Mass transfer characteristics of two-aqueous-phase liquid-liquid mixtures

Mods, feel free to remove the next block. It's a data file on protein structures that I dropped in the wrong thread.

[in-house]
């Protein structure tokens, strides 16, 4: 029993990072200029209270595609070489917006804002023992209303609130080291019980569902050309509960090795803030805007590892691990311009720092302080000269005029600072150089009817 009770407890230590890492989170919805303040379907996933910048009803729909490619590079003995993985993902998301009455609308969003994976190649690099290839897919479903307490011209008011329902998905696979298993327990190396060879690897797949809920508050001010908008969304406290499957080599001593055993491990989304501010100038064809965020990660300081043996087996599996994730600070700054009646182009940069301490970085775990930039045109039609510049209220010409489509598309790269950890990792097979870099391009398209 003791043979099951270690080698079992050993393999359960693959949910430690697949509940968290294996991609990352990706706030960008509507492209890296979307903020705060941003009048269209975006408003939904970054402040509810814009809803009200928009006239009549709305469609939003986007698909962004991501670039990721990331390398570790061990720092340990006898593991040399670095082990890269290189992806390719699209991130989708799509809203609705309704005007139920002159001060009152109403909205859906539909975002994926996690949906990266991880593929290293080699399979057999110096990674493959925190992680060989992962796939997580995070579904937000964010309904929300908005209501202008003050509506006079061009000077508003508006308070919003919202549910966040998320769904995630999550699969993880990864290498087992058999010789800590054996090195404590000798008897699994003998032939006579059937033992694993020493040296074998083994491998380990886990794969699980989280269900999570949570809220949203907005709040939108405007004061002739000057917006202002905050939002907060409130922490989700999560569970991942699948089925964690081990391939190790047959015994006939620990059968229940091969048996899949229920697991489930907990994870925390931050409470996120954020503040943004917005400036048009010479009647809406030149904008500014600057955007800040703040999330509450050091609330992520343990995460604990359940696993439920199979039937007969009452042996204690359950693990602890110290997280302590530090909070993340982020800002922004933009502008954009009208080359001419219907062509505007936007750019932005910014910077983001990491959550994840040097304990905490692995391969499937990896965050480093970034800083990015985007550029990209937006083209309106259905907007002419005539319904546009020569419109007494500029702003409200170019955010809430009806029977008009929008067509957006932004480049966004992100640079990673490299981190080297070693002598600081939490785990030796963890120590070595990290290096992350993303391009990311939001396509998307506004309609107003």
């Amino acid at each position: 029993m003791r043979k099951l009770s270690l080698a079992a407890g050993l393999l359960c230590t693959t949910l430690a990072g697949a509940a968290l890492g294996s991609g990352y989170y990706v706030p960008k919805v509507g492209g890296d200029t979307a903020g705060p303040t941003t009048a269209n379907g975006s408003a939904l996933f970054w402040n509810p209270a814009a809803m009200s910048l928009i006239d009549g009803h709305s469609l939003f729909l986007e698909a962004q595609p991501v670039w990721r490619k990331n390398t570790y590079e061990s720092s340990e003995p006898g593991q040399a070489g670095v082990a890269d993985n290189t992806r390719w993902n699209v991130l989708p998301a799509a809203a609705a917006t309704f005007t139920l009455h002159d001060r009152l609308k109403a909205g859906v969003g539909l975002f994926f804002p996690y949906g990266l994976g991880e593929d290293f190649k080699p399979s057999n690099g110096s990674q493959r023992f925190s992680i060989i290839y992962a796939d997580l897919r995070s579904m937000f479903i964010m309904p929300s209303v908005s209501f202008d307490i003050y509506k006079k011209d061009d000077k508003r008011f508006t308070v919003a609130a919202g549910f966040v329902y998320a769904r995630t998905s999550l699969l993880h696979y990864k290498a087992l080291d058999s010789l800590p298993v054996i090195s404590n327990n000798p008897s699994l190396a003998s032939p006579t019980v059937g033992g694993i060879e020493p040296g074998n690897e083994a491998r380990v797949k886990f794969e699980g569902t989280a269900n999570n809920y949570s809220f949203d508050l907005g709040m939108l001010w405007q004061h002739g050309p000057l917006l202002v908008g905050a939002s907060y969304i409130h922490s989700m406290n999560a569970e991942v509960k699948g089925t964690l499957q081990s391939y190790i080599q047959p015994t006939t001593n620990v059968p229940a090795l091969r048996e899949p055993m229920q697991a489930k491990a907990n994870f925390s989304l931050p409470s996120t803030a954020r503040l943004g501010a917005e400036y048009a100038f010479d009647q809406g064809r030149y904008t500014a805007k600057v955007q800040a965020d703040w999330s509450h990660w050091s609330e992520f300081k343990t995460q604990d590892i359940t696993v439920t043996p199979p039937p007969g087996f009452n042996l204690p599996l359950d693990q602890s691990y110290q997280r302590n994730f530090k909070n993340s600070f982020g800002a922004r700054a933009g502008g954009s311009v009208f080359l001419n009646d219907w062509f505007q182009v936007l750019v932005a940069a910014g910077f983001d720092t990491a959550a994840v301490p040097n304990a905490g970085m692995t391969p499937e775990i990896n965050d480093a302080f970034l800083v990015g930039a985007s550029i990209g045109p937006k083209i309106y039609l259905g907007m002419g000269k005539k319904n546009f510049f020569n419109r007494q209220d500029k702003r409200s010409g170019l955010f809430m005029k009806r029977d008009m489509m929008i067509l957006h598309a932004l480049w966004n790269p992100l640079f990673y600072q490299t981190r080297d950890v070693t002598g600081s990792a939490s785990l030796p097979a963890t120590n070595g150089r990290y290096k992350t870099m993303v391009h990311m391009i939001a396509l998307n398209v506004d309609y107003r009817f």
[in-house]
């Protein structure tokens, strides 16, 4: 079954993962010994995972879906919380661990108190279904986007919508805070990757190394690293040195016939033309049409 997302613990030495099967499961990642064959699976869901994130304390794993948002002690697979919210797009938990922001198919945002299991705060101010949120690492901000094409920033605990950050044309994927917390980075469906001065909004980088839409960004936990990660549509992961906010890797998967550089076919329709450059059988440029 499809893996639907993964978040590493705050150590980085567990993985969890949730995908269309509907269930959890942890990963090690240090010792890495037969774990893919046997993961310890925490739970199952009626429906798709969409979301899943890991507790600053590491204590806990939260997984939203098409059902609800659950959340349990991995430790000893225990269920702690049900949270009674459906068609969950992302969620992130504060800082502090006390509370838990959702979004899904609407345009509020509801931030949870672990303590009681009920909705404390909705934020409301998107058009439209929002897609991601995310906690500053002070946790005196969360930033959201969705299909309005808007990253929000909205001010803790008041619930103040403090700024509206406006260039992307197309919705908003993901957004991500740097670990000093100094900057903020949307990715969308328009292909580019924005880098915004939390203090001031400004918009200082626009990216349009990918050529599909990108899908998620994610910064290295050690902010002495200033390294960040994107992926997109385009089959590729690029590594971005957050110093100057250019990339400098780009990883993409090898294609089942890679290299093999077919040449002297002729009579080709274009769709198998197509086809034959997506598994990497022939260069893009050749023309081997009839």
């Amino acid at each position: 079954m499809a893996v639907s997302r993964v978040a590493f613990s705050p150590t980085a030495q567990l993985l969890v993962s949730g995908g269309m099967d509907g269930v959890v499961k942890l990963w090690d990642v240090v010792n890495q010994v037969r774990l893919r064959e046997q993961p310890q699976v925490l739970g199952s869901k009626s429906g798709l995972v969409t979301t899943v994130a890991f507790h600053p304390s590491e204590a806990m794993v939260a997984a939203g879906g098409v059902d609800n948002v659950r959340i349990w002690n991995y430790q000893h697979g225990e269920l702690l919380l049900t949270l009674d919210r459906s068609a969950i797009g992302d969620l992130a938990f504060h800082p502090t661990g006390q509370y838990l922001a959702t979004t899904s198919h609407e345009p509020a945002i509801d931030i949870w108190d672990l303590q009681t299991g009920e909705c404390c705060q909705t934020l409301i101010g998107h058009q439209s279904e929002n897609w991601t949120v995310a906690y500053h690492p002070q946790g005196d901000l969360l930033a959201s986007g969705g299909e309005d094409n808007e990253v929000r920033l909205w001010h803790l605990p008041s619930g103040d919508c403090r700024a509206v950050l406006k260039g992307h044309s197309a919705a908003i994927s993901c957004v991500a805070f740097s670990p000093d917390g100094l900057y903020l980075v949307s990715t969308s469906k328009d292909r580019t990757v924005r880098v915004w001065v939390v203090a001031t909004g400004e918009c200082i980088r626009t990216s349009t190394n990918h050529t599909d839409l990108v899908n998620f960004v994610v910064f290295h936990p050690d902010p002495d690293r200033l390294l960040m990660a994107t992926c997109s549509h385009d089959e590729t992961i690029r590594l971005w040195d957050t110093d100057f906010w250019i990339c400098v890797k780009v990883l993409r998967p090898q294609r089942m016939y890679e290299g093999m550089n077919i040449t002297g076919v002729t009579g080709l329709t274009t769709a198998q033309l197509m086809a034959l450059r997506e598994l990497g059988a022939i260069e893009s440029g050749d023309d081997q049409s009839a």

Mass transfer rates were studied using the falling drop method. Cibacron Blue 3 GA dye was the transferring solute from the salt phase to the PEG phase. Measurements were undertaken for several concentrations of the dye and the phase-forming solutes and with a range of different drop sizes, e.g. 2.8, 3.0 and 3.7 mm. The dye was observed to be present in the salt phase as finely dispersed solids but a model confirmed that the mass transfer process could still be described by an equation based upon the Whitman two-film model. The overall mass transfer coefficient increased with increasing concentration of the dye. The apparent mass transfer coefficient ranged from 1 x 10-5 to 2 x 10 -4 m/s. Further experiments suggested that mass transfer was enhanced at high concentration by several mechanisms. The dye was found to change the equilibrium composition of the two phases, leading to transfer of salt between the drop and continuous phases. It also lowered the interfacial tension (i.e. from 1.43 x 10-4 N/m for 0.01% w/w dye concentration to 1.07 x 10-4 N/m for 0.2% w/w dye concentration) between the two phases, which could have caused interfacial instabilities (Marangoni effects). The largest drops were deformable, which resulted in a significant increase in the mass transfer rate. Drop size distribution and Sauter mean drop diameter were studied on-line in a 1 litre agitated vessel using a laser diffraction technique. The effects of phase concentration, dispersed phase hold-up and impeller speed were investigated for the salt-PEG system. An increase in agitation speed in the range 300 rpm to 1000 rpm caused a decrease in mean drop diameter, e.g. from 50 m to 15 m. A characteristic bimodal drop size distribution was established within a very short time. An increase in agitation rate caused a shift of the larger drop size peak to a smaller size.